13. Those then who say, What, had God no other way by which He might free men from the misery of this mortality, that He should will the only-begotten Son, God co-eternal with Himself, to become man, by putting on a human soul and flesh, and being made mortal to endure death? -- these, I say, it is not enough so to refute, as to assert that that mode by which God deigns to free us through the Mediator of God and men, the man Christ Jesus, is good and suitable to the dignity of God; but we must show also, not indeed that no other mode was possible to God, to whose power all things are equally subject, but that there neither was nor need have been any other mode more appropriate for curing our misery. For what was so necessary for the building up of our hope, and for the freeing the minds of mortals cast down by the condition of mortality itself, from despair of immortality, than that it should be demonstrated to us at how great a price God rated us, and how greatly He loved us? But what is more manifest and evident in this so great proof hereof, than that the Son of God, unchangeably good, remaining what He was in Himself, and receiving from us and for us what He was not, apart from any loss of His own nature, and deigning to enter into the fellowship of ours, should first, without any evil desert of His own, bear our evils; and so with unobligated munificence should bestow His own gifts upon us, who now believe how much God loves us, and who now hope that of which we used to despair, without any good deserts of our own, nay, with our evil deserts too going before?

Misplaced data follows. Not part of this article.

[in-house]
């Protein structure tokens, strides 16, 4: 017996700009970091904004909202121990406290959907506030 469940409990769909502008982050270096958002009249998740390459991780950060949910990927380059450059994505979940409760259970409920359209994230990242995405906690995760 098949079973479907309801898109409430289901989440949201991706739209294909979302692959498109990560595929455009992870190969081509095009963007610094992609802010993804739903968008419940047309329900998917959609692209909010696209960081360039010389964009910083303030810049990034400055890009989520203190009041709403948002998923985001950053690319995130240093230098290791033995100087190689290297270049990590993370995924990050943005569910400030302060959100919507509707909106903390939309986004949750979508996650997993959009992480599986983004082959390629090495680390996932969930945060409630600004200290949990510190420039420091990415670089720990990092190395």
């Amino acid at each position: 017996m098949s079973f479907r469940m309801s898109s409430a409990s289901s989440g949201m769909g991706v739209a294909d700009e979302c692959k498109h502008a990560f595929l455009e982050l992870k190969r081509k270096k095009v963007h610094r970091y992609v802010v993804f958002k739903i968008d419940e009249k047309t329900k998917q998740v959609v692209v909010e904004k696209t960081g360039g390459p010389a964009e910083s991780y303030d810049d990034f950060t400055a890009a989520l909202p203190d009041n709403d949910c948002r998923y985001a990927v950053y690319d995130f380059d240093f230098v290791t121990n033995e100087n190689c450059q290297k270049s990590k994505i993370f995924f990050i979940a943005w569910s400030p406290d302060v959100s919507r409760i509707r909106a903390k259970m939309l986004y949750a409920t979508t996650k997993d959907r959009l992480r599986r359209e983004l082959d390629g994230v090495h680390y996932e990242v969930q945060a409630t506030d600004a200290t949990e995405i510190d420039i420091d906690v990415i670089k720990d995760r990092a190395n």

14. Since those also which are called our deserts, are His gifts. For, that faith may work by love, |the love of God is shed abroad in our hearts by the Holy Ghost which is given unto us.| And He was then given, when Jesus was glorified by the resurrection. For then He promised that He Himself would send Him, and He sent Him; because then, as it was written and foretold of Him, |He ascended up on high, He led captivity captive, and gave gifts unto men.| These gifts constitute our deserts, by which we arrive at the chief good of an immortal blessedness. |But God,| says the apostle, |commendeth His love towards as, in that, while we were yet sinners, Christ died for us. Much more, then, being now justified by His blood, we shall be saved from wrath through Him.| To this he goes on to add, |For if, when we were enemies, we were reconciled to God by the death of His Son; much more, being reconciled, we shall be saved by His life.| Those whom he first calls sinners he afterwards calls the enemies of God; and those whom he first speaks of as justified by His blood, he afterwards speaks of as reconciled by the death of the Son of God; and those whom he speaks of first as saved from wrath through Him, he afterwards speaks of as saved by His life. We were not, therefore, before that grace merely anyhow sinners, but in such sins that we were enemies of God. But the same apostle calls us above several times by two appellations, viz. sinners and enemies of God, -- one as if the most mild, the other plainly the most harsh, -- saying, |For if when we were yet weak, in due time Christ died for the ungodly.| Those whom he called weak, the same he called ungodly. Weakness seems something slight; but sometimes it is such as to be called impiety. Yet except it were weakness, it would not need a physician, who is in the Hebrew Jesus, in the Greek Soter, but in our speech Saviour. And this word the Latin language had not previously, but could have seeing that it could have it when it wanted it. And this foregoing sentence of the apostle, where he says, |For when we were yet weak, in due time He died for the ungodly,| coheres with those two following sentences; in the one of which he spoke of sinners, in the other of enemies of God, as though he referred each severally to each, viz. sinners to the weak, the enemies of God to the ungodly.